Telecom carrier and telecom equipment stocks, the dogs of the day during 2001 and early 2002, suddenly became the stars of a rally that commenced in the fall of 2002.
In fact, a look at some of the stocks in Light Reading's index of leading telecom equipment and components players reveals some eye-popping gains -- with many stocks doubling in value.
Here are the top ten gainers for the first half of 2003:
- Avanex Corp. (Nasdaq: AVNX), up 290%
- Vitesse Semiconductor Corp. (Nasdaq: VTSS), up 124%
- Corning Inc. (NYSE: GLW), up 123%
- PMC-Sierra Inc. (Nasdaq: PMCS), up 112%
- Corvis Corp. (Nasdaq: CORV), up 106%
- Foundry Networks Inc. (Nasdaq: FDRY), up 102%
- Juniper Networks Inc. (Nasdaq: JNPR), up 83%
- MRV Communications Inc. (Nasdaq: MRVC), up 82%
- Harmonic Inc. (Nasdaq: HLIT), up 78%
- Avici Systems Inc. (Nasdaq: AVCI), up 70%
In many cases, the biggest gains came from companies trading at or below the value of their cash on hand. For example, shortly after the market capitalization of both Avanex and Corvis dipped below the value of their cash, investors scooped them up (see Corvis Spikes on DISA Talk and Corvis Insiders Buy Up). Corvis, now trading at about $1.50, has about $1 per share in cash in the bank.
But even the largest gains may come as small consolation to investors who bought such stocks during the days of the bubble. They are still well off their highs and show little or no hope of recouping the valuations attained at the time of their initial public offerings.
Avanex, for example, rallied back more than 300 percent from its low of a little under $1. But it's still miles away from $172, the price it closed at on the day of its IPO (in fact, it's all-time high was above $250 per share). Trading at about $3.90 now, Avanex would have to rally another 4,400 percent to approach that price.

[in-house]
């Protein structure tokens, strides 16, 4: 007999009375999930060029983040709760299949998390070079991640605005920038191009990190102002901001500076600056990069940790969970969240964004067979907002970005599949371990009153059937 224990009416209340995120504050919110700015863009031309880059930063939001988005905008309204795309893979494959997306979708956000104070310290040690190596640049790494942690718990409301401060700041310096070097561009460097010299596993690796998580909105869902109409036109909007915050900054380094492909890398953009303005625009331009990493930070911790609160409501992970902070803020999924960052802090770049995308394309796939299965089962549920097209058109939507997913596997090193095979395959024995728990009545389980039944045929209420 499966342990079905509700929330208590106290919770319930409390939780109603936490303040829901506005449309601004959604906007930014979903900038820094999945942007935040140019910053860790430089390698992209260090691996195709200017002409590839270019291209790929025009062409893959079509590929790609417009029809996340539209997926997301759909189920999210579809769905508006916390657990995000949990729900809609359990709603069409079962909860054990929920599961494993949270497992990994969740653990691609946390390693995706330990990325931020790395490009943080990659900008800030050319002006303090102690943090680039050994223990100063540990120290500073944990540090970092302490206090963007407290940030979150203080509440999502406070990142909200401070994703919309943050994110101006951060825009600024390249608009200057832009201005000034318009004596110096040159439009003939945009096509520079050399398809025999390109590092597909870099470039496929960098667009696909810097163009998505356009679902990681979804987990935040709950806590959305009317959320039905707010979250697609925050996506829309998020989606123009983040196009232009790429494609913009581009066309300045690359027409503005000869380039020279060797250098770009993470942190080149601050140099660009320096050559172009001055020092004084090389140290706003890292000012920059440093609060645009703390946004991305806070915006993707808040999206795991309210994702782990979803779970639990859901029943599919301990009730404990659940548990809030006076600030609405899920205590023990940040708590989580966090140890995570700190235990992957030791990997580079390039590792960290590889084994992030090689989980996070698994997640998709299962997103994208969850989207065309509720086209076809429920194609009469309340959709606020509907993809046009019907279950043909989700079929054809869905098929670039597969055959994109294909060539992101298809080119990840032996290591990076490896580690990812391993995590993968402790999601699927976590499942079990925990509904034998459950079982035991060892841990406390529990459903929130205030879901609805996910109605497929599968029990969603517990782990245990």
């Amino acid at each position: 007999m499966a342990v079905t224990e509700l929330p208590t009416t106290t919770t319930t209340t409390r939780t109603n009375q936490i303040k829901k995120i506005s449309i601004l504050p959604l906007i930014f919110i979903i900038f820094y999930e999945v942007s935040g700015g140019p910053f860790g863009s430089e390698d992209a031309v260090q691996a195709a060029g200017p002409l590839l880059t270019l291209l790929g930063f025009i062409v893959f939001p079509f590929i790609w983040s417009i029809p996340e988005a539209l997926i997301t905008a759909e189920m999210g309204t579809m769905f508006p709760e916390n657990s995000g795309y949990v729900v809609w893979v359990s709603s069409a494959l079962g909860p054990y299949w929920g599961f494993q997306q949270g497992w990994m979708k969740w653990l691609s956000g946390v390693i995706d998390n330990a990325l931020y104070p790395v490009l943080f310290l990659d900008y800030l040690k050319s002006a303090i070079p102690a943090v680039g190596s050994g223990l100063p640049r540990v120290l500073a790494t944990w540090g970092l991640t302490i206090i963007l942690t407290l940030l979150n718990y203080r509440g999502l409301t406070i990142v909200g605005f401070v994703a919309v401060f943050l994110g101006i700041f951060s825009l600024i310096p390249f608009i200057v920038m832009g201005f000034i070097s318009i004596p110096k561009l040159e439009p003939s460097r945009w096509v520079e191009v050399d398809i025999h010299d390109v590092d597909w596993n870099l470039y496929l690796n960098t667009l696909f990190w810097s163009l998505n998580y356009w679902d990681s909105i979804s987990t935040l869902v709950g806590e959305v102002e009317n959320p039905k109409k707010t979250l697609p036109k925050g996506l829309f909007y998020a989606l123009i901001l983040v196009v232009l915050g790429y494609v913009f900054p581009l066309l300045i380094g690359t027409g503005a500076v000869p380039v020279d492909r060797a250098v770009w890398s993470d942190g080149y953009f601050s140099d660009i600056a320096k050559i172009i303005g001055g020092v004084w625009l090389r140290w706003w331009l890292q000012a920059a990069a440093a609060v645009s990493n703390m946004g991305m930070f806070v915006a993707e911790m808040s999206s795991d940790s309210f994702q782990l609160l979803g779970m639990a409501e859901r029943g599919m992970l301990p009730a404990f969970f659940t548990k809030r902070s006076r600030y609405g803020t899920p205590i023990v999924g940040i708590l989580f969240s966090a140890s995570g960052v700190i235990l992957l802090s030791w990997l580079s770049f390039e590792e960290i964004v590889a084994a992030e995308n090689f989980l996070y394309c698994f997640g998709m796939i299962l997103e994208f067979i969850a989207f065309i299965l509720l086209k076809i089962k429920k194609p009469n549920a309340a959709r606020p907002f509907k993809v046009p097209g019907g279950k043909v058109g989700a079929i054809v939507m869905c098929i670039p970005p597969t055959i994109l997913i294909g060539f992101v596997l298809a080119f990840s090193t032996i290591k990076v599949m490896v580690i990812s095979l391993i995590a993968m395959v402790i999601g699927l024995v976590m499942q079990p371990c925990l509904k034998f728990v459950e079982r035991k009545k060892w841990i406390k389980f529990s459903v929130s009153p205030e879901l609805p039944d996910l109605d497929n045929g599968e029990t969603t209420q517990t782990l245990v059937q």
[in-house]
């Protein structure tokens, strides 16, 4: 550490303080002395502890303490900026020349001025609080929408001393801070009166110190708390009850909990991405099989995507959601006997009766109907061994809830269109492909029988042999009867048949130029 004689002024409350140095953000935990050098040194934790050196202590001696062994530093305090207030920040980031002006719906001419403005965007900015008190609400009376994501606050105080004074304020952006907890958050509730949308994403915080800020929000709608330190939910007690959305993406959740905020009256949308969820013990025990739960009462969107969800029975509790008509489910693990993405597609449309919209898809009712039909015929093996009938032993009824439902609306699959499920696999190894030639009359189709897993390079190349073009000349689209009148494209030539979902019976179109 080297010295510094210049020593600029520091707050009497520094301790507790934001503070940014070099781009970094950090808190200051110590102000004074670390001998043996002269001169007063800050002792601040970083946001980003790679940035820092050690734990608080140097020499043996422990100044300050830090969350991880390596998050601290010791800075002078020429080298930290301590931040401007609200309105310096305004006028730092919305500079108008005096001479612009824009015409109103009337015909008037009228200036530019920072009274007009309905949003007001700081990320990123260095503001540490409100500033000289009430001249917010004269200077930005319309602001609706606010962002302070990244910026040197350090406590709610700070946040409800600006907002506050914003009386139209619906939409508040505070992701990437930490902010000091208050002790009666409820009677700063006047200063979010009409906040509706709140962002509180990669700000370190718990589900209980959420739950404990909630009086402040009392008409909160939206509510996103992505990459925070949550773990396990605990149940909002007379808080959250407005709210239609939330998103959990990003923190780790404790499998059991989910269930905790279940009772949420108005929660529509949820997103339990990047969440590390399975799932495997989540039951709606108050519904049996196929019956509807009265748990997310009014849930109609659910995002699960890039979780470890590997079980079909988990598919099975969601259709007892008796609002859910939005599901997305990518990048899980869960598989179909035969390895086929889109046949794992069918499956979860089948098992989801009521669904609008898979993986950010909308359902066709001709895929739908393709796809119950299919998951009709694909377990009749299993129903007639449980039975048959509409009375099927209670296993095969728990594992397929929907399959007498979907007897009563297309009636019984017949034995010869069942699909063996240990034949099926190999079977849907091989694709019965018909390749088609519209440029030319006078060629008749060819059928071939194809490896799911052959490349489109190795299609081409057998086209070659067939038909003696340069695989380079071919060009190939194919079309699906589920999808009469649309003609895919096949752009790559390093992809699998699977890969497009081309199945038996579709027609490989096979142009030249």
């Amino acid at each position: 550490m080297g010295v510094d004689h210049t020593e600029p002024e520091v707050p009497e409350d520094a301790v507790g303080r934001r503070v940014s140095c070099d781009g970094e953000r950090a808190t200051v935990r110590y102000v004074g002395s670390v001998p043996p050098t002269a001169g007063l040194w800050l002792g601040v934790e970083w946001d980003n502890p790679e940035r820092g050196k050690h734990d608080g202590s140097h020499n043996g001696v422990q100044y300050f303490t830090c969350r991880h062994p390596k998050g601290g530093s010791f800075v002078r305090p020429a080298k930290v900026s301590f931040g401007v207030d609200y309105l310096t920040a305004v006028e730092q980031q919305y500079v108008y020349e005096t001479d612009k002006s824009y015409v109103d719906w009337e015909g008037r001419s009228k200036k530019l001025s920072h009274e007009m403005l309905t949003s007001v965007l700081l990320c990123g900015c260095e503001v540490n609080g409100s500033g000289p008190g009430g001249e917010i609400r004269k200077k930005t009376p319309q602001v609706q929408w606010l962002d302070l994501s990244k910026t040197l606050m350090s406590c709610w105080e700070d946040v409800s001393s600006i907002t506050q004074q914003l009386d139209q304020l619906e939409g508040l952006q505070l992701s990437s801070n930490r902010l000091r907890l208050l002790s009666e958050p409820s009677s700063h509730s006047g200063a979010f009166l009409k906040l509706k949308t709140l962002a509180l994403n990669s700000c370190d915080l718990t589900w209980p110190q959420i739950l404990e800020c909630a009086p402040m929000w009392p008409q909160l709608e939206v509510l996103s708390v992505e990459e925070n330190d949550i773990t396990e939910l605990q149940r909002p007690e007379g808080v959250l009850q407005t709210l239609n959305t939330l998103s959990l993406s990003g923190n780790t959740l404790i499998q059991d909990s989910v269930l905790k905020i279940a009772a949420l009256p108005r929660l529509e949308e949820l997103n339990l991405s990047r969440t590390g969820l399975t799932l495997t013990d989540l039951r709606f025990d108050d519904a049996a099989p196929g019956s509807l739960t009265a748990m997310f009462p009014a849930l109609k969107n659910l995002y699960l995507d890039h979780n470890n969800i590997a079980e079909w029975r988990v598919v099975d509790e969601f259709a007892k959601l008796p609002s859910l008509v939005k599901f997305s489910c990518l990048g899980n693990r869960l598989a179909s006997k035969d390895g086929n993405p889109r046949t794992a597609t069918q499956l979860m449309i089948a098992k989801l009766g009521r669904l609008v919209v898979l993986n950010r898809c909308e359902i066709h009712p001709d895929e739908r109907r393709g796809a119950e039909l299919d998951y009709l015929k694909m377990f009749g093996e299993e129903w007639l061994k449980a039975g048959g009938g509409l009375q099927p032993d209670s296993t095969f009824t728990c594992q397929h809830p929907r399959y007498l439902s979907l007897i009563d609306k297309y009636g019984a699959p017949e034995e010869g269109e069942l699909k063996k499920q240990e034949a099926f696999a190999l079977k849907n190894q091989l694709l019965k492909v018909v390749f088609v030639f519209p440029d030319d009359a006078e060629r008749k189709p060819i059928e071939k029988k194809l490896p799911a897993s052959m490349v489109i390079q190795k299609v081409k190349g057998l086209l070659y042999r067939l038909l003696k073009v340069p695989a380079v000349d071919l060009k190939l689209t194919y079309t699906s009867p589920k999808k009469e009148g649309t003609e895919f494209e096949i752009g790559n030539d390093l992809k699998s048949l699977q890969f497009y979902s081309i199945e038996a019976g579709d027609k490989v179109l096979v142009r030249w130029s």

Say you bought 100 shares of Avanex at $100 -- a price well off its all-time highs. That would have set you back $10,000. Those shares would now only be worth $390, even though the stock's price is three times higher than its all-time low of 63 cents.
The big three equipment vendors logged gains as well, but nothing like the top gainers. Cisco Systems Inc. (Nasdaq: CSCO) logged a 28 percent gain, Lucent Technologies Inc. (NYSE: LU) tacked on 60 percent, and Nortel Networks Corp. (NYSE/Toronto: NT) spiked 68 percent during the first six months of 2003.
Elsewhere in the LR Index, there were companies that failed to see any gains. Riverstone Networks, for example, lost 45 percent and is facing a Nasdaq delisting (see Riverstone Branded 'E' by Nasdaq). Here are the bottom six performers in the first half of 2003:
- Riverstone Networks Inc. (Nasdaq: RSTN), down 45%
- Digital Lightwave Inc. (Nasdaq: DIGL), down 11%
- Tellabs Inc. (Nasdaq: TLAB), down 10%
- New Focus Inc. (Nasdaq: NUFO), down 3%
- Advanced Fibre Communications Inc. (Nasdaq: AFCI), down 2%
- EXFO Photonic Solutions Inc. (Nasdaq: EXFO), 0%
— R. Scott Raynovich, US Editor, Light Reading